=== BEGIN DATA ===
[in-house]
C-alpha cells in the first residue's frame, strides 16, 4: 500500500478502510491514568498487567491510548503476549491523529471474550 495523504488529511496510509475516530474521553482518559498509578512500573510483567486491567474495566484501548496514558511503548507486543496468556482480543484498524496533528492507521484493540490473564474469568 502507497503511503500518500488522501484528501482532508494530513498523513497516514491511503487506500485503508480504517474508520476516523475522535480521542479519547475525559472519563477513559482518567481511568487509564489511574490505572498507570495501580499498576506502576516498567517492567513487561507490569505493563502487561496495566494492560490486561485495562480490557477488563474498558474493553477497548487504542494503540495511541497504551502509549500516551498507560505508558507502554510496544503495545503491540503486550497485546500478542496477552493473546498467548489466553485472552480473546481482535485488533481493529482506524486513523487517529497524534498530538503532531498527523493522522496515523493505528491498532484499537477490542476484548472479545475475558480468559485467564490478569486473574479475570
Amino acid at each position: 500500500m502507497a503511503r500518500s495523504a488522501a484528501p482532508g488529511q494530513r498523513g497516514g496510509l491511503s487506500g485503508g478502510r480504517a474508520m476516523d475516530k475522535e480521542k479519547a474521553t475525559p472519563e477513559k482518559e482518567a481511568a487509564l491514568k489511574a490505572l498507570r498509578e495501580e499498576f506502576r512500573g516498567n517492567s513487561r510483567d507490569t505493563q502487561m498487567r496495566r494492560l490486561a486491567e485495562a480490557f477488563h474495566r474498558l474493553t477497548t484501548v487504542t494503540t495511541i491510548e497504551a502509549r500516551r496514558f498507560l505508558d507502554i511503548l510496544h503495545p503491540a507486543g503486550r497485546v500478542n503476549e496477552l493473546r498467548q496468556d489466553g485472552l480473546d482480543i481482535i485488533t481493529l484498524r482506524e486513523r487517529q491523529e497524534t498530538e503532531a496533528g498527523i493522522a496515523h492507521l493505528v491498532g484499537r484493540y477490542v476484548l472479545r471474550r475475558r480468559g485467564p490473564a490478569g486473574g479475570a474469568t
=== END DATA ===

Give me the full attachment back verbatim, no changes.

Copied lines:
[in-house]
C-alpha cells in the first residue's frame, strides 16, 4: 500500500478502510491514568498487567491510548503476549491523529471474550 495523504488529511496510509475516530474521553482518559498509578512500573510483567486491567474495566484501548496514558511503548507486543496468556482480543484498524496533528492507521484493540490473564474469568 502507497503511503500518500488522501484528501482532508494530513498523513497516514491511503487506500485503508480504517474508520476516523475522535480521542479519547475525559472519563477513559482518567481511568487509564489511574490505572498507570495501580499498576506502576516498567517492567513487561507490569505493563502487561496495566494492560490486561485495562480490557477488563474498558474493553477497548487504542494503540495511541497504551502509549500516551498507560505508558507502554510496544503495545503491540503486550497485546500478542496477552493473546498467548489466553485472552480473546481482535485488533481493529482506524486513523487517529497524534498530538503532531498527523493522522496515523493505528491498532484499537477490542476484548472479545475475558480468559485467564490478569486473574479475570
Amino acid at each position: 500500500m502507497a503511503r500518500s495523504a488522501a484528501p482532508g488529511q494530513r498523513g497516514g496510509l491511503s487506500g485503508g478502510r480504517a474508520m476516523d475516530k475522535e480521542k479519547a474521553t475525559p472519563e477513559k482518559e482518567a481511568a487509564l491514568k489511574a490505572l498507570r498509578e495501580e499498576f506502576r512500573g516498567n517492567s513487561r510483567d507490569t505493563q502487561m498487567r496495566r494492560l490486561a486491567e485495562a480490557f477488563h474495566r474498558l474493553t477497548t484501548v487504542t494503540t495511541i491510548e497504551a502509549r500516551r496514558f498507560l505508558d507502554i511503548l510496544h503495545p503491540a507486543g503486550r497485546v500478542n503476549e496477552l493473546r498467548q496468556d489466553g485472552l480473546d482480543i481482535i485488533t481493529l484498524r482506524e486513523r487517529q491523529e497524534t498530538e503532531a496533528g498527523i493522522a496515523h492507521l493505528v491498532g484499537r484493540y477490542v476484548l472479545r471474550r475475558r480468559g485467564p490473564a490478569g486473574g479475570a474469568t